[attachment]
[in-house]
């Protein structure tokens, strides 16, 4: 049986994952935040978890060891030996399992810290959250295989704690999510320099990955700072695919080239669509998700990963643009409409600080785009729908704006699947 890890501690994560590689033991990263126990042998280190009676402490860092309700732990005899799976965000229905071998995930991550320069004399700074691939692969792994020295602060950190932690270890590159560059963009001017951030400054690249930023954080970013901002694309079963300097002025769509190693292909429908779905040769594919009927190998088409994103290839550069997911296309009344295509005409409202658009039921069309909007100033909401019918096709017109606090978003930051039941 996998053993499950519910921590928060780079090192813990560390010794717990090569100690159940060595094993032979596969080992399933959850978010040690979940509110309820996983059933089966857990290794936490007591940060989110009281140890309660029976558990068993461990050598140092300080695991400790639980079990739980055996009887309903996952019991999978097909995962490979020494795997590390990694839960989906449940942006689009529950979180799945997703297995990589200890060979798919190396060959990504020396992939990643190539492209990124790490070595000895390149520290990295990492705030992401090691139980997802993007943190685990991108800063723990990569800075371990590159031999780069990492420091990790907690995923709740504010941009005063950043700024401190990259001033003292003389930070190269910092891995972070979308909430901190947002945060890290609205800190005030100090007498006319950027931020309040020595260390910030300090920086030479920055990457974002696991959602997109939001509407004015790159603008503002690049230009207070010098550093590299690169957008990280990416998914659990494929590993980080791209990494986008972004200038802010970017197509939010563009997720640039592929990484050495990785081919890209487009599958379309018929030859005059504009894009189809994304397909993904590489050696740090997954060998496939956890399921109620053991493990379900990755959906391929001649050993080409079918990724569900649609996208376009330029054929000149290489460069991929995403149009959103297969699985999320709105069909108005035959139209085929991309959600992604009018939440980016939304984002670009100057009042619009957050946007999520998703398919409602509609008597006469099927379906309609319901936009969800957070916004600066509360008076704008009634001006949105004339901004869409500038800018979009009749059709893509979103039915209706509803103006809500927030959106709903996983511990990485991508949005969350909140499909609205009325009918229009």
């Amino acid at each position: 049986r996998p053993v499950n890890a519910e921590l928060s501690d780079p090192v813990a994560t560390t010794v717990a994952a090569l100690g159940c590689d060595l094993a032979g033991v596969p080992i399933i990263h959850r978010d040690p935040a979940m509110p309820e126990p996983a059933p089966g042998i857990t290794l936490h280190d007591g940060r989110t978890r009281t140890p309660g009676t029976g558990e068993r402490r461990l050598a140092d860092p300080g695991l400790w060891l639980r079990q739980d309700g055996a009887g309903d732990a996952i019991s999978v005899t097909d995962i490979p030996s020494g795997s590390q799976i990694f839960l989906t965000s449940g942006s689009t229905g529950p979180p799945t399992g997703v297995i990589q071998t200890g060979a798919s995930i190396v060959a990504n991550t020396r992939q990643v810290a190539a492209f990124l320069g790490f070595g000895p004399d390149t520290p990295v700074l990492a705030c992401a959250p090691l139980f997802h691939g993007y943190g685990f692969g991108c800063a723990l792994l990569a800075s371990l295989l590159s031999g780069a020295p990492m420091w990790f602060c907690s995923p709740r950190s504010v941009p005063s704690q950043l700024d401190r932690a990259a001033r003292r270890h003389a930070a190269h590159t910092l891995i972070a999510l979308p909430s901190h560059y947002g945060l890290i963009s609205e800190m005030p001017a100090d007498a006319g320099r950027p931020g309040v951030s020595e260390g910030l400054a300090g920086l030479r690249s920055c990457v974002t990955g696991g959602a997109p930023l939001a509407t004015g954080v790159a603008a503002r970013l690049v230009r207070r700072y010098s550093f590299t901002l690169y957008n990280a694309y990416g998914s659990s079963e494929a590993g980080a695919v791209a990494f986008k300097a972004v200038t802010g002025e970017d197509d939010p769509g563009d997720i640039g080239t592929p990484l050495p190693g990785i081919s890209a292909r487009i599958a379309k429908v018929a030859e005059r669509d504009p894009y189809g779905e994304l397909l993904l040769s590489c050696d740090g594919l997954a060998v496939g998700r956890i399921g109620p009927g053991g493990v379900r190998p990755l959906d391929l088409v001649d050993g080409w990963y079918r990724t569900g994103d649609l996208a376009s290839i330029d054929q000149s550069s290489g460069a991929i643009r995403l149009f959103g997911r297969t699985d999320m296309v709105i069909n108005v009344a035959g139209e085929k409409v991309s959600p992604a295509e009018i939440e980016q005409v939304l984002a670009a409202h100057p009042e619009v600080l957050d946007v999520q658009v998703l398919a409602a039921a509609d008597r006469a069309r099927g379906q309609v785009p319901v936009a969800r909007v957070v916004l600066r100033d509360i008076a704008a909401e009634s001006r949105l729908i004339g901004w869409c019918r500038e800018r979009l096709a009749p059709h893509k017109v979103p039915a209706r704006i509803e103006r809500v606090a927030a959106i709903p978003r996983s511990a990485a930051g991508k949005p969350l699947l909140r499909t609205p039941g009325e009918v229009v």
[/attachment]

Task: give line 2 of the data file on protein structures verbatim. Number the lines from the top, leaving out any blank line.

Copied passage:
């Protein structure tokens, strides 16, 4: 049986994952935040978890060891030996399992810290959250295989704690999510320099990955700072695919080239669509998700990963643009409409600080785009729908704006699947 890890501690994560590689033991990263126990042998280190009676402490860092309700732990005899799976965000229905071998995930991550320069004399700074691939692969792994020295602060950190932690270890590159560059963009001017951030400054690249930023954080970013901002694309079963300097002025769509190693292909429908779905040769594919009927190998088409994103290839550069997911296309009344295509005409409202658009039921069309909007100033909401019918096709017109606090978003930051039941 996998053993499950519910921590928060780079090192813990560390010794717990090569100690159940060595094993032979596969080992399933959850978010040690979940509110309820996983059933089966857990290794936490007591940060989110009281140890309660029976558990068993461990050598140092300080695991400790639980079990739980055996009887309903996952019991999978097909995962490979020494795997590390990694839960989906449940942006689009529950979180799945997703297995990589200890060979798919190396060959990504020396992939990643190539492209990124790490070595000895390149520290990295990492705030992401090691139980997802993007943190685990991108800063723990990569800075371990590159031999780069990492420091990790907690995923709740504010941009005063950043700024401190990259001033003292003389930070190269910092891995972070979308909430901190947002945060890290609205800190005030100090007498006319950027931020309040020595260390910030300090920086030479920055990457974002696991959602997109939001509407004015790159603008503002690049230009207070010098550093590299690169957008990280990416998914659990494929590993980080791209990494986008972004200038802010970017197509939010563009997720640039592929990484050495990785081919890209487009599958379309018929030859005059504009894009189809994304397909993904590489050696740090997954060998496939956890399921109620053991493990379900990755959906391929001649050993080409079918990724569900649609996208376009330029054929000149290489460069991929995403149009959103297969699985999320709105069909108005035959139209085929991309959600992604009018939440980016939304984002670009100057009042619009957050946007999520998703398919409602509609008597006469099927379906309609319901936009969800957070916004600066509360008076704008009634001006949105004339901004869409500038800018979009009749059709893509979103039915209706509803103006809500927030959106709903996983511990990485991508949005969350909140499909609205009325009918229009």